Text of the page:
The Effects of Muscle Energy on Low Back Pain: A 3D Analysis of running biomechanics

Alisa Drapeaux, Jon Hurdelbrink


Background: Muscle energy technique (MET) is asn osteopathic treatment technique that is utilized frequently in the clinical setting, yet the overall effectiveness is minimally supported within literature. MET is an osteopathic technique that involves an isometric contract relax technique intended to improve alignment and enhance neuromuscular education. Objective: The purpose of this study was to determine the effectiveness of MET on running kinetics on subjects with low back pain. Method: A quasi-experimental research design was implemented and subjects, all of whom either had a history of or currently experience low back pain, underwent pre-intervention data collection of: anthropometric measurements, medical history, dorsaVi 3D running analysis, and a musculoskeletal and neurological clinical exam. Subjects underwent 6 weeks of isolated lumbo-pelvic MET at a frequency of twice a week, and were instructed to avoid all other treatment. Post-intervention data collected included a clinical exam and another dorsaVI running analysis. Results: Data was analyzed including: pre and post-treatment initial peak acceleration, ground contact time, and ground reaction force. A paired t-test comparing pre and post mean kinetic changes demonstrated the following p values: initial peak acceleration p = .80, ground contact time p = .96, and ground reaction force p = .68. Conclusion: This study demonstrated that isolated MET treatment is not statistically significant for changing 3D kinetic running variable in subjects with low back pain. Clinical Implications: Recommend healthcare providers to use a multi-treatment approach for low back pain. Future research should include a control group and larger sample size.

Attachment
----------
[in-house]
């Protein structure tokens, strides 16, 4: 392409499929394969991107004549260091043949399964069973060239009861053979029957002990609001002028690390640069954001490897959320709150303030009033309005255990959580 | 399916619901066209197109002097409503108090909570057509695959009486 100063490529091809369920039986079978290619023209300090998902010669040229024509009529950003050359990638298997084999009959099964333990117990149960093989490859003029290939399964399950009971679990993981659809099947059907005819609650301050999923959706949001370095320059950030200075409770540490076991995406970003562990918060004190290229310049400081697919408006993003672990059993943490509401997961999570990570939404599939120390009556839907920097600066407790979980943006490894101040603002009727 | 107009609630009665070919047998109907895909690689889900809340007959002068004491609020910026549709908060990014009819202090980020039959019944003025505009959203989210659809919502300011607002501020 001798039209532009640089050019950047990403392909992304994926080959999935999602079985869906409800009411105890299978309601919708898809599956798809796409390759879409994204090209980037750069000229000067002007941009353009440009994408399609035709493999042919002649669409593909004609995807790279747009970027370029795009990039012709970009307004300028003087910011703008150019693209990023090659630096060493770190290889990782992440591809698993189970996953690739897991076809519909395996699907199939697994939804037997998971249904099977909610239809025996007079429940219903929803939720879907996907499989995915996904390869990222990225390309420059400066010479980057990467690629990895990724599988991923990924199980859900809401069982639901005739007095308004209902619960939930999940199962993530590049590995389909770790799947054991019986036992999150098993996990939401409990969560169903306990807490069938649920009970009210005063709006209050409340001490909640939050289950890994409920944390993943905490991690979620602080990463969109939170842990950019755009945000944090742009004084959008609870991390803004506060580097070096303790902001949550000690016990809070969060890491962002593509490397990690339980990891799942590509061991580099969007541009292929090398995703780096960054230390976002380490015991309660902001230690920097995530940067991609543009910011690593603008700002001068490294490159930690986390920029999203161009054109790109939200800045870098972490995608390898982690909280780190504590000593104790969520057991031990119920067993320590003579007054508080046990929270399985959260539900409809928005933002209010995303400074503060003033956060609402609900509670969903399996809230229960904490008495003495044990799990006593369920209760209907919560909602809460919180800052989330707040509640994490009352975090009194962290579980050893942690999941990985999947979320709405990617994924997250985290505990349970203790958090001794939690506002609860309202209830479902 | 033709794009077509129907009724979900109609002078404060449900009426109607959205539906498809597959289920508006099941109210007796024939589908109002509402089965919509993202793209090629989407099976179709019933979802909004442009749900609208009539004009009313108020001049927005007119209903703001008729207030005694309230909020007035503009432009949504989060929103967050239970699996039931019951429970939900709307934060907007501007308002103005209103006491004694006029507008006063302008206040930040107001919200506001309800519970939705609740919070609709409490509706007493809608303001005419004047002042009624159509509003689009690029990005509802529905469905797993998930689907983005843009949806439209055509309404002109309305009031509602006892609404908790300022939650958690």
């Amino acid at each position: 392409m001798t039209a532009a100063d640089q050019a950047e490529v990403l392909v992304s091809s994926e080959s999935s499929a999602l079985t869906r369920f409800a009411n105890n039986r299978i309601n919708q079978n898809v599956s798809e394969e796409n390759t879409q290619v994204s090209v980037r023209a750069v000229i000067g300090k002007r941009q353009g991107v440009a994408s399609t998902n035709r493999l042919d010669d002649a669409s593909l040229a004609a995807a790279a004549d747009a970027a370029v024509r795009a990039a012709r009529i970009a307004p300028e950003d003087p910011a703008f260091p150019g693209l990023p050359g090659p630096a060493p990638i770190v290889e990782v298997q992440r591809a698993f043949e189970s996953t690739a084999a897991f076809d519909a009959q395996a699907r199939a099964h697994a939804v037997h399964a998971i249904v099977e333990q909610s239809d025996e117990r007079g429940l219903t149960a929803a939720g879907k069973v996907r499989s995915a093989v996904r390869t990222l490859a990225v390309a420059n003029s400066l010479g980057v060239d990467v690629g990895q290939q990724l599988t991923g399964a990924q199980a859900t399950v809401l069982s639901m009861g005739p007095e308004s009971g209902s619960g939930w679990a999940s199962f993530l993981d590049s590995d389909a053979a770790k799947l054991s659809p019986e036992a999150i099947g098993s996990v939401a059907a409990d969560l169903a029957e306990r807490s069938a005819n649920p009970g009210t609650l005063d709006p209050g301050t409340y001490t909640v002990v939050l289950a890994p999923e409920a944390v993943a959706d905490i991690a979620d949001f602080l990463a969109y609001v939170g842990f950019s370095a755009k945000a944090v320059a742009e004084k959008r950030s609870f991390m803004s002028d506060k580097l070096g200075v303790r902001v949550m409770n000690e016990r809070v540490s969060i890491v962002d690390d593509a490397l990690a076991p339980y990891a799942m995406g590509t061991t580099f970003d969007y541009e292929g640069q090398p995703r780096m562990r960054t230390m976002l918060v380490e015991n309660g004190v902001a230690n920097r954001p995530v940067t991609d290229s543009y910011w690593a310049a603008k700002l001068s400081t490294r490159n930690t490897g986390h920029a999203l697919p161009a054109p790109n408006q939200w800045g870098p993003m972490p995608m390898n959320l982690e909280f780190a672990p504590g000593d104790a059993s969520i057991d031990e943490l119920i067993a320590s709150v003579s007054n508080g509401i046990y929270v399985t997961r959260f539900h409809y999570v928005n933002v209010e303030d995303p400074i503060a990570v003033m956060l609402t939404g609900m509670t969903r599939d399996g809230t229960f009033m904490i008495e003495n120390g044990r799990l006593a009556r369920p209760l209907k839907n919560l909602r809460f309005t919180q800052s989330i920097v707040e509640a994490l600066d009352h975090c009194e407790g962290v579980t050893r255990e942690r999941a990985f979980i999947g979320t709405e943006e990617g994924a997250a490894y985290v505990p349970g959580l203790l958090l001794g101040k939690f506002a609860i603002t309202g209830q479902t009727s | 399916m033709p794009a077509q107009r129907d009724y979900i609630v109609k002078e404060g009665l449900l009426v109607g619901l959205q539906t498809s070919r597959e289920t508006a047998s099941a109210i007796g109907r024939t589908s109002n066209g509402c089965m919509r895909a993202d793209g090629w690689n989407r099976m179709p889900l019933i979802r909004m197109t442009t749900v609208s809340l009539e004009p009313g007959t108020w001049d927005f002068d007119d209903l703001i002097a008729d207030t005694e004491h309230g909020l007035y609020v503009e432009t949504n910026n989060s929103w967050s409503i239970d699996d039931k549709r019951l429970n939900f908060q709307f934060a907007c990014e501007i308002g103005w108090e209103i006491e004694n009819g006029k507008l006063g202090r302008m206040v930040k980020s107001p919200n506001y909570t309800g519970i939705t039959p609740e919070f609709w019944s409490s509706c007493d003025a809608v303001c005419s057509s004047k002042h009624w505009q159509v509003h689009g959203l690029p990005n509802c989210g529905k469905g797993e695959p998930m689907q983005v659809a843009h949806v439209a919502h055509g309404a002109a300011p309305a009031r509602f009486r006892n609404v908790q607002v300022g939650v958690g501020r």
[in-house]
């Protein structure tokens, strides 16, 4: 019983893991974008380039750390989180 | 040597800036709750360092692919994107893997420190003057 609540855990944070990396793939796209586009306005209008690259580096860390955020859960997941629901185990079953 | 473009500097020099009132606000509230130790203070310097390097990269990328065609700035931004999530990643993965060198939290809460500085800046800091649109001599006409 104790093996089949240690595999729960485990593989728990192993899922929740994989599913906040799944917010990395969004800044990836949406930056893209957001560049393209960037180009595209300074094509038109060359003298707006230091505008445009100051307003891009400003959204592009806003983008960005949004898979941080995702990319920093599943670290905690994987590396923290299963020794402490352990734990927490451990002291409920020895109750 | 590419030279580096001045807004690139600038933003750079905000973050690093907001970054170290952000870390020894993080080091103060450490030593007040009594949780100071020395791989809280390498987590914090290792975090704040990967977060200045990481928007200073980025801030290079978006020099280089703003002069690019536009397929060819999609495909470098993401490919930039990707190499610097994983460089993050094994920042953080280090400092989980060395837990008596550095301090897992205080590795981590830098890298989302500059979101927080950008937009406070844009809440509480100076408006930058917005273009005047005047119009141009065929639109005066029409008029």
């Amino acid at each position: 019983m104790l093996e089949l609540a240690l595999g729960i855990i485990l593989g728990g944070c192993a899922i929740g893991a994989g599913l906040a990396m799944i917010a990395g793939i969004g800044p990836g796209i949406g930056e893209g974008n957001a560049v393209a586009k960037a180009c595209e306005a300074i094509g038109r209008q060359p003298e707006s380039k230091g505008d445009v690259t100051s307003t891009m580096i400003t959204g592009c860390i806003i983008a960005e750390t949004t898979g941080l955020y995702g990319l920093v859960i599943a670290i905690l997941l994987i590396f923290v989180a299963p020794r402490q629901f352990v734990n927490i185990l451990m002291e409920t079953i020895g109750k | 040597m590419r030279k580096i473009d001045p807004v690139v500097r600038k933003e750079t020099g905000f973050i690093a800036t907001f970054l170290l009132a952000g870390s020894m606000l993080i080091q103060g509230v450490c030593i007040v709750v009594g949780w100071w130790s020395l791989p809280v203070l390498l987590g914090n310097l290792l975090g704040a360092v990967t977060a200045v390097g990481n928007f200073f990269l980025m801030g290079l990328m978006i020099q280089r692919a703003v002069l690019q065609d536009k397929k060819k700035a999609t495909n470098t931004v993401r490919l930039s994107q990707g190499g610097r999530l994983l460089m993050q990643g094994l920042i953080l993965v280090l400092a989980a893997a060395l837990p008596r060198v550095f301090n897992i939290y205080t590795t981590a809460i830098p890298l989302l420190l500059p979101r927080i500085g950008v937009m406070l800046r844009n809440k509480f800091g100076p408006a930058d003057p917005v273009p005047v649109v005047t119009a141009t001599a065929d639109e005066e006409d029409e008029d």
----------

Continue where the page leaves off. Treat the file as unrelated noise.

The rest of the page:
Kinetics, Low Back Pain, Running, Athletes

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